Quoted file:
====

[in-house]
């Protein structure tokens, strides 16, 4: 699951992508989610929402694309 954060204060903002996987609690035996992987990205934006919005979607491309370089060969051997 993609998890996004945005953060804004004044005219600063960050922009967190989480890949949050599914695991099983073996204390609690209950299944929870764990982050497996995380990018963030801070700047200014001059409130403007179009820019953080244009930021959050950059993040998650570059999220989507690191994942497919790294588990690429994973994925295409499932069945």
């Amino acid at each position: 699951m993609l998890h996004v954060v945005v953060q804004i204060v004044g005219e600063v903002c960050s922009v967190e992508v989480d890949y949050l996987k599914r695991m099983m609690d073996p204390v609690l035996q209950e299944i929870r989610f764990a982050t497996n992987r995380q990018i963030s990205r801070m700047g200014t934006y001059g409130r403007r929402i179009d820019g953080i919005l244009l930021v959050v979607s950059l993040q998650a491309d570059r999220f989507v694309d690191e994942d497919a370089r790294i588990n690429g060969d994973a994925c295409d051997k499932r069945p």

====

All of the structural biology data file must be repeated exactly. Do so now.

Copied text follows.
[in-house]
């Protein structure tokens, strides 16, 4: 699951992508989610929402694309 954060204060903002996987609690035996992987990205934006919005979607491309370089060969051997 993609998890996004945005953060804004004044005219600063960050922009967190989480890949949050599914695991099983073996204390609690209950299944929870764990982050497996995380990018963030801070700047200014001059409130403007179009820019953080244009930021959050950059993040998650570059999220989507690191994942497919790294588990690429994973994925295409499932069945």
């Amino acid at each position: 699951m993609l998890h996004v954060v945005v953060q804004i204060v004044g005219e600063v903002c960050s922009v967190e992508v989480d890949y949050l996987k599914r695991m099983m609690d073996p204390v609690l035996q209950e299944i929870r989610f764990a982050t497996n992987r995380q990018i963030s990205r801070m700047g200014t934006y001059g409130r403007r929402i179009d820019g953080i919005l244009l930021v959050v979607s950059l993040q998650a491309d570059r999220f989507v694309d690191e994942d497919a370089r790294i588990n690429g060969d994973a994925c295409d051997k499932r069945p």